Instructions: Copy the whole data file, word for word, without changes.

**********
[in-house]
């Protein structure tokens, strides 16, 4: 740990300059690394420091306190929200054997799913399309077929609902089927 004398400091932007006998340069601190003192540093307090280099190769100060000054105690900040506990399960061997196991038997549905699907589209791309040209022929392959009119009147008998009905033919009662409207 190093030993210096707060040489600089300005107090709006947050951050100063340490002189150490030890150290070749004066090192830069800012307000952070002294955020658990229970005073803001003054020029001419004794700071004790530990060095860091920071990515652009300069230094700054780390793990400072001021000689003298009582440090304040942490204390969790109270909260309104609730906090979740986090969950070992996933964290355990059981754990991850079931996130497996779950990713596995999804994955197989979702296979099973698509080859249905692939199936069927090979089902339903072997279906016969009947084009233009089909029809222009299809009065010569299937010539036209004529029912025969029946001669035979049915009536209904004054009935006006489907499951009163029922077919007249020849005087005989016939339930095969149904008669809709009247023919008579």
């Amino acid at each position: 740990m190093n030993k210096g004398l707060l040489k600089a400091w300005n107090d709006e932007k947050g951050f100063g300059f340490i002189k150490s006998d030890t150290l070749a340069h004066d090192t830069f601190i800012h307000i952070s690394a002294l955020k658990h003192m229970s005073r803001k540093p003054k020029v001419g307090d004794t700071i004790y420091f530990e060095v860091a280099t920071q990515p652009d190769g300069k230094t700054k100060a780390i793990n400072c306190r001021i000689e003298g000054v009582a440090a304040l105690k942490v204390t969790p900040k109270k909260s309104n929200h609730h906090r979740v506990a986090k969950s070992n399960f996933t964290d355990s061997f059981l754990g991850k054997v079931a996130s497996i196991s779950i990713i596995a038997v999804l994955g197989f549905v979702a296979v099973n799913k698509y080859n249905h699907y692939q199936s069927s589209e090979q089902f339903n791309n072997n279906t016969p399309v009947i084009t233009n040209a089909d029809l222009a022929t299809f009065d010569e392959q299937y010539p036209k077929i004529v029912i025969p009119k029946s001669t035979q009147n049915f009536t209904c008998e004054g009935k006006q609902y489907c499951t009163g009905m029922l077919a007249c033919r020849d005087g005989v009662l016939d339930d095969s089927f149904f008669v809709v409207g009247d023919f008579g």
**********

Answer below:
[in-house]
């Protein structure tokens, strides 16, 4: 740990300059690394420091306190929200054997799913399309077929609902089927 004398400091932007006998340069601190003192540093307090280099190769100060000054105690900040506990399960061997196991038997549905699907589209791309040209022929392959009119009147008998009905033919009662409207 190093030993210096707060040489600089300005107090709006947050951050100063340490002189150490030890150290070749004066090192830069800012307000952070002294955020658990229970005073803001003054020029001419004794700071004790530990060095860091920071990515652009300069230094700054780390793990400072001021000689003298009582440090304040942490204390969790109270909260309104609730906090979740986090969950070992996933964290355990059981754990991850079931996130497996779950990713596995999804994955197989979702296979099973698509080859249905692939199936069927090979089902339903072997279906016969009947084009233009089909029809222009299809009065010569299937010539036209004529029912025969029946001669035979049915009536209904004054009935006006489907499951009163029922077919007249020849005087005989016939339930095969149904008669809709009247023919008579």
């Amino acid at each position: 740990m190093n030993k210096g004398l707060l040489k600089a400091w300005n107090d709006e932007k947050g951050f100063g300059f340490i002189k150490s006998d030890t150290l070749a340069h004066d090192t830069f601190i800012h307000i952070s690394a002294l955020k658990h003192m229970s005073r803001k540093p003054k020029v001419g307090d004794t700071i004790y420091f530990e060095v860091a280099t920071q990515p652009d190769g300069k230094t700054k100060a780390i793990n400072c306190r001021i000689e003298g000054v009582a440090a304040l105690k942490v204390t969790p900040k109270k909260s309104n929200h609730h906090r979740v506990a986090k969950s070992n399960f996933t964290d355990s061997f059981l754990g991850k054997v079931a996130s497996i196991s779950i990713i596995a038997v999804l994955g197989f549905v979702a296979v099973n799913k698509y080859n249905h699907y692939q199936s069927s589209e090979q089902f339903n791309n072997n279906t016969p399309v009947i084009t233009n040209a089909d029809l222009a022929t299809f009065d010569e392959q299937y010539p036209k077929i004529v029912i025969p009119k029946s001669t035979q009147n049915f009536t209904c008998e004054g009935k006006q609902y489907c499951t009163g009905m029922l077919a007249c033919r020849d005087g005989v009662l016939d339930d095969s089927f149904f008669v809709v409207g009247d023919f008579g």